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The financial term “highly compensated employee” was created by the government to regulate deferred savings plans within workplaces so that executives or top earners within a business do not receive more from their retirement benefits than employees who are paid much less money. This rule would pertain to anyone who has more than 5% ownership in a company at any point during a fiscal year or someone who falls into the category of being a top 5% wage earner within that company and makes over a certain level of income. It is also important to note that highly lucrative businesses that have median incomes above this threshold are not automatically included; in these cases, only the top 5% would be considered a highly compensated employee.
Since corporations normally match a certain percentage of employee funds within a retirement account, the Internal Revenue Service (IRS) determined that the added benefit for the top earners within a company could be drastically more than what the lowest-paid employees could receive. The IRS’s reasoning behind creating a tax-deferred savings plan was to benefit all workers equally, so it was deemed unfair to allow a person making $25,000 US Dollars (USD) per year and another making $120,000 (USD) annually to both contribute the same percentage without being taxed. Before the highly compensated employee law was in effect, the higher earner in the above example was able to contribute a much higher amount per paycheck and have it 100% matched by the employer up to $16,500 (USD). Overall, the total contribution would be in excess of the lower wage earner’s total annual salary, which was not at all the basis behind creating such a program.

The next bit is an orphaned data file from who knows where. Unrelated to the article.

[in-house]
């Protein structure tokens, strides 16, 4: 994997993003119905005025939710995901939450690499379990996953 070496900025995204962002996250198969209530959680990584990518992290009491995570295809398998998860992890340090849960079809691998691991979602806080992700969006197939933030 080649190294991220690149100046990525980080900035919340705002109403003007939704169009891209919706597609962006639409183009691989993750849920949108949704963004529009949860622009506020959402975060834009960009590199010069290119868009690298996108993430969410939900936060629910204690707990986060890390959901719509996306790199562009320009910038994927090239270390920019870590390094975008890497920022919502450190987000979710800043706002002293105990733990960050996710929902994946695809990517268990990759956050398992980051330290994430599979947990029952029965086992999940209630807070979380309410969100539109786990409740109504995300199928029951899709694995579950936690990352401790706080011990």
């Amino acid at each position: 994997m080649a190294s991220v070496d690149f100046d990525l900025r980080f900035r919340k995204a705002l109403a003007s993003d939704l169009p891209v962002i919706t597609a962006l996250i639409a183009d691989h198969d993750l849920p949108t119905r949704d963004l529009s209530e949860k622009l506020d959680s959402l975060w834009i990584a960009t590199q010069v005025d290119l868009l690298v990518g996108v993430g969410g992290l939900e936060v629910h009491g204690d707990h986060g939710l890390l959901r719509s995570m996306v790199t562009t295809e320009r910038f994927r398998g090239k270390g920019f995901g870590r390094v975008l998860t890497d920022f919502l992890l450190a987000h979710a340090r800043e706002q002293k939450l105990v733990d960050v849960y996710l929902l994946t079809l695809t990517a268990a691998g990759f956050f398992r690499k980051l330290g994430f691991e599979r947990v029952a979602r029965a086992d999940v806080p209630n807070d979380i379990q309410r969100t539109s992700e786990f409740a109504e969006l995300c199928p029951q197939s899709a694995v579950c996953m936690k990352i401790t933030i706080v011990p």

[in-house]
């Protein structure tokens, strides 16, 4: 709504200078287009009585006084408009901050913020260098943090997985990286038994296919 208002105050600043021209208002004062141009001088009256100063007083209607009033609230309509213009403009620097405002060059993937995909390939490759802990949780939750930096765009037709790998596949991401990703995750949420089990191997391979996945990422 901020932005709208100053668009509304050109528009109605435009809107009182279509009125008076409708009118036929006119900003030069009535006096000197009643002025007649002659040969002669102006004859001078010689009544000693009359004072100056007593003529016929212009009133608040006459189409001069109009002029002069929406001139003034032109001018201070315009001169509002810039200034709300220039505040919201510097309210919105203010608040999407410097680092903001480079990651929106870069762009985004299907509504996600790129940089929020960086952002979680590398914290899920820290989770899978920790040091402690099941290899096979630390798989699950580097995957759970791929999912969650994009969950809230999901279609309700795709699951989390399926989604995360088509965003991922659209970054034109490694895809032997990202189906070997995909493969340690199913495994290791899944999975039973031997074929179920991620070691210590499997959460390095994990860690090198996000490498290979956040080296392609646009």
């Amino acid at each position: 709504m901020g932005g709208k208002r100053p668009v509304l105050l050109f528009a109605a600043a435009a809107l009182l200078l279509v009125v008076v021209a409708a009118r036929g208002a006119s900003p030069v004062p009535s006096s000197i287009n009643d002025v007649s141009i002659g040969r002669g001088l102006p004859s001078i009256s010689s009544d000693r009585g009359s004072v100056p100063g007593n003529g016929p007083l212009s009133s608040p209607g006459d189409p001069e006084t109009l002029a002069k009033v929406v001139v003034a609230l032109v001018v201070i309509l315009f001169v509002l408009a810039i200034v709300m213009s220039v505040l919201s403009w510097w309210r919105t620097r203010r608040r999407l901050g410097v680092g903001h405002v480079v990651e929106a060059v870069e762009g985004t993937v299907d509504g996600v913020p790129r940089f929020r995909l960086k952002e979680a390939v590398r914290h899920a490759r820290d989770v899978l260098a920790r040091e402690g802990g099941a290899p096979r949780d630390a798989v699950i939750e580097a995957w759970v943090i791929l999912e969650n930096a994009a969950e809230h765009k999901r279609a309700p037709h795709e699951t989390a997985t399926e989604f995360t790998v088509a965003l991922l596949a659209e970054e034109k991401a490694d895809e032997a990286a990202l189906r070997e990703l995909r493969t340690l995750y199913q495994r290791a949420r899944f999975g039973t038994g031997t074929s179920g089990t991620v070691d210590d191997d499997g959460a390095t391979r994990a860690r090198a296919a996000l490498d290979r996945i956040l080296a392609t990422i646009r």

If a worker falls into the highly compensated employee category, his annual contribution will be limited to the average that the rest of the employees within the company were able to contribute. His total investment in the retirement program can only be 2% higher than what the average worker within the corporation contributed, and at the end of the fiscal year, the business will refund anything in excess of that amount back to the employee. From that point, those funds can either be invested in a similar type of tax-deferred savings plan or can be kept as income. If the latter route is chosen, then any applicable taxes must be paid by 15 March of the following fiscal year.
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